Up Front: I-Way Patrol
John Hancock, We Hardly Knew Ye
WHEN CONGRESS SENT THE Y2K liability legislation to President Clinton this July, lawmakers were eager to show they were technology-savvy. They E-mailed an electronic version of the bill to the White House. But the President couldn't sign it, because electronic signatures aren't legally binding. So Congress sent the bill over on paper, and Clinton signed the old-fashioned way: in ink.
But that may not happen to the next President. Congress is drafting a bill that would legalize digital signatures. The government would set guidelines to validate and secure online transactions, which should be a boon for E-commerce. Brokers, such as Charles Schwab, for instance, say cyber-signatures will make online trading more accessible to the public. If the bill becomes law, your "signature," a series of encrypted keystrokes known only to you, will be just as binding as the "pen-and-ink" version. With no opposition, and the backing of such heavyweights as IBM and General Electric, the bill could pass by yearend. In all three versions of the legislation now pending, Congress would preempt state regulations on validating E-signatures, until the states have their own policies in place.By Alyssa Tracy; Edited by Robert McNattReturn to top
A Coffee Break at Starbucks?
HOWARD SCHULTZ, CHAIRMAN and CEO of Starbucks Coffee, has landed in hot water of late for seeming to place the company's Internet ambitions ahead of its core operations. Schultz has stated that he wants a cushy Starbucks Web site that sells everything from kitchen items to couches. But in early July, Starbucks' share price plummeted when the company forecast lower-than-expected earnings in 1999, causing some to wonder whether Schultz's Internet fever has gotten out of hand. "At Starbucks, the Internet has become a distraction," says Douglas Christopher, an analyst at Crowell, Weedon & Co.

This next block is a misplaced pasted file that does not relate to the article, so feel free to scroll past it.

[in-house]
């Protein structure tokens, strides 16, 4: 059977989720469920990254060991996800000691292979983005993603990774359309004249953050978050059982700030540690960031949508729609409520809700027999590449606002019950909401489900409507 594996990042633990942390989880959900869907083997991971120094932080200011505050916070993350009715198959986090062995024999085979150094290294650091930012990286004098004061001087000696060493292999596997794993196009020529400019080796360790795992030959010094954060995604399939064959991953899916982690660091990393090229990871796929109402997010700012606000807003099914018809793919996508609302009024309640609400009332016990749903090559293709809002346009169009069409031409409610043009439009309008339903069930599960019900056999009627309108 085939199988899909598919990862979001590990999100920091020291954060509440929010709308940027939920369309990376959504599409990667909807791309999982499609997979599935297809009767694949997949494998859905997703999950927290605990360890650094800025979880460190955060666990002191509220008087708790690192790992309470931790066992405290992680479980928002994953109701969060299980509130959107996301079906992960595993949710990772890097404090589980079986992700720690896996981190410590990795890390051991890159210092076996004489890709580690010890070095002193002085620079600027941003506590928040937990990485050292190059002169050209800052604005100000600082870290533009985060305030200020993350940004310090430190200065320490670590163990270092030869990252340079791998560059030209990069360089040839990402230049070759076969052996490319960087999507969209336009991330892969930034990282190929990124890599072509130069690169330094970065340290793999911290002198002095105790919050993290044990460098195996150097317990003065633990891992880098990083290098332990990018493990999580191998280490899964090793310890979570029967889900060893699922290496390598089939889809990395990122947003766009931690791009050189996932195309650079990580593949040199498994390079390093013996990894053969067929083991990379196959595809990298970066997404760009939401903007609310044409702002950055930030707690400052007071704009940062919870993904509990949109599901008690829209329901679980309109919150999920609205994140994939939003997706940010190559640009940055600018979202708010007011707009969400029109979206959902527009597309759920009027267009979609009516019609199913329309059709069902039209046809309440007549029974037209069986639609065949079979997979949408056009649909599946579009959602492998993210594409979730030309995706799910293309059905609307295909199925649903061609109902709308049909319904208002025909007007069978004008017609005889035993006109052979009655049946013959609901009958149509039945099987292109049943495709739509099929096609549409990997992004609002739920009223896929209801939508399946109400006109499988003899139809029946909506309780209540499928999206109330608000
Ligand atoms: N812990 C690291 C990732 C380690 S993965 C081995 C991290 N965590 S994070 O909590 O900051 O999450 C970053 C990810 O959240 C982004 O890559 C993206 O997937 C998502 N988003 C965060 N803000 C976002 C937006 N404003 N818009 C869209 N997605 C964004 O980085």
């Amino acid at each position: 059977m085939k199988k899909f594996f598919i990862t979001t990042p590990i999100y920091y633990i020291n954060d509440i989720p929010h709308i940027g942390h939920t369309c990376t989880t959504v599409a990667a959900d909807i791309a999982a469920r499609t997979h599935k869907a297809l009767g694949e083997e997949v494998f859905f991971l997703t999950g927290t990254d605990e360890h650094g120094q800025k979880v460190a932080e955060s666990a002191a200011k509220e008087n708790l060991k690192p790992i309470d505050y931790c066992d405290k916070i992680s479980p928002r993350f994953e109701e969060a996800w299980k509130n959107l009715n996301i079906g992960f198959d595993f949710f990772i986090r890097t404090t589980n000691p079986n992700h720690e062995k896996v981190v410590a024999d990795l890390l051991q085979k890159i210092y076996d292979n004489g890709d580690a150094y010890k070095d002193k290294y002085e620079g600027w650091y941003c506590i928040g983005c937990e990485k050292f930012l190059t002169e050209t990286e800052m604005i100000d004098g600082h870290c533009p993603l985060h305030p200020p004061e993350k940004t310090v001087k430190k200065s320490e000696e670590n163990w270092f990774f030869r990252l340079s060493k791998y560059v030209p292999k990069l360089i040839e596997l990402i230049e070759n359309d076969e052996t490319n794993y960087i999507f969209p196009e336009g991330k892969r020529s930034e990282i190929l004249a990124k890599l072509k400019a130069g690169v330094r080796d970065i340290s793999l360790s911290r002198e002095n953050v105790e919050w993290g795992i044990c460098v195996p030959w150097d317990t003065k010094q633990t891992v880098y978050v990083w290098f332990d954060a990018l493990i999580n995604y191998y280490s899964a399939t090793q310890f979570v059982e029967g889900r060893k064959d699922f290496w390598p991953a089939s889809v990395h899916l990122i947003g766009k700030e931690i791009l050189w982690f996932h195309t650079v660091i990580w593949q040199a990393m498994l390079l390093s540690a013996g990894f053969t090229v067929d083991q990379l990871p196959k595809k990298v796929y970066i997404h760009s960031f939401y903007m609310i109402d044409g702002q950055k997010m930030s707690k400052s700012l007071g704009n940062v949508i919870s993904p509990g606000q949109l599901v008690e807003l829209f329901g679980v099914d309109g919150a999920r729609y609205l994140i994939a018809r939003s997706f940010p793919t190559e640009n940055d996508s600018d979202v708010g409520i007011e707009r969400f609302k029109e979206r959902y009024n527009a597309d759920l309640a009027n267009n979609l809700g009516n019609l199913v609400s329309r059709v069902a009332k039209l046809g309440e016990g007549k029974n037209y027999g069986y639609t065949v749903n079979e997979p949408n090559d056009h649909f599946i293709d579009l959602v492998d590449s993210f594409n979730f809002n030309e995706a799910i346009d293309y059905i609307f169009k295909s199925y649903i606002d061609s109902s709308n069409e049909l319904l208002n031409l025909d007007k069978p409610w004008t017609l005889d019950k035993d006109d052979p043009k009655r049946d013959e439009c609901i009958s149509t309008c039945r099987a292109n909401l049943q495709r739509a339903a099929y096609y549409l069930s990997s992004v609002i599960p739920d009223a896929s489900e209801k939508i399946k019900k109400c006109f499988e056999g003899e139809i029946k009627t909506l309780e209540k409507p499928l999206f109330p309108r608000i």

Such criticism isn't stopping Schultz from steaming ahead. Sources in Silicon Valley tell BUSINESS WEEK that Starbucks is investing some $20 million into Austin (Tex.)-based startup living.com, a company that plans to begin selling home furnishings and accessories online on July 26. Although Schultz won't sit on living.com's board, he is expected to lend the company his retailing expeRtise. The move follows Starbucks' failed attempt to acquireWilliams-Sonoma, whose online store is expected to be launched in November. Starbucks declined to comment.By Linda Himelstein and Louise Lee; Edited by Robert McNattReturn to top
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Uncle Sam May Hit a Gusher
SAN FRANCISCO-BASED OIL giant Chevron says that it is in talks with the federal government to settle complaints that the company underpaid the Interior Dept. by more than $100 million in royalties for oil pumped from public lands. If a deal is reached, Chevron would be the second big oil company to settle charges that it stiffed Uncle Sam. Mobil was the first. It admitted no wrongdoing, but it paid out $45 million in August, 1998.
A Chevron spokeswoman had no comment on what a final deal might look like, saying details of the company's offer are proprietary. But sources close to the discussions say that the company could be on the hook for $130 million. Chevron has already paid $110 million to settle similar lawsuits in California and Alaska. Overall, the royalty underpayment issue has already cost Big Oil some $5 billion.
Meanwhile, oil patch legislators, led by Senators Kay Bailey Hutchison (R-Tex.) and Pete Domenici (R-N.M.) want to give refiners a break from new rules that raise royalties. They want to freeze implementation of the regs, hoping that George W. Bush, presumed friendly to Big Oil, will be elected President next year.By Lorraine Woellert; Edited by Robert McNattReturn to top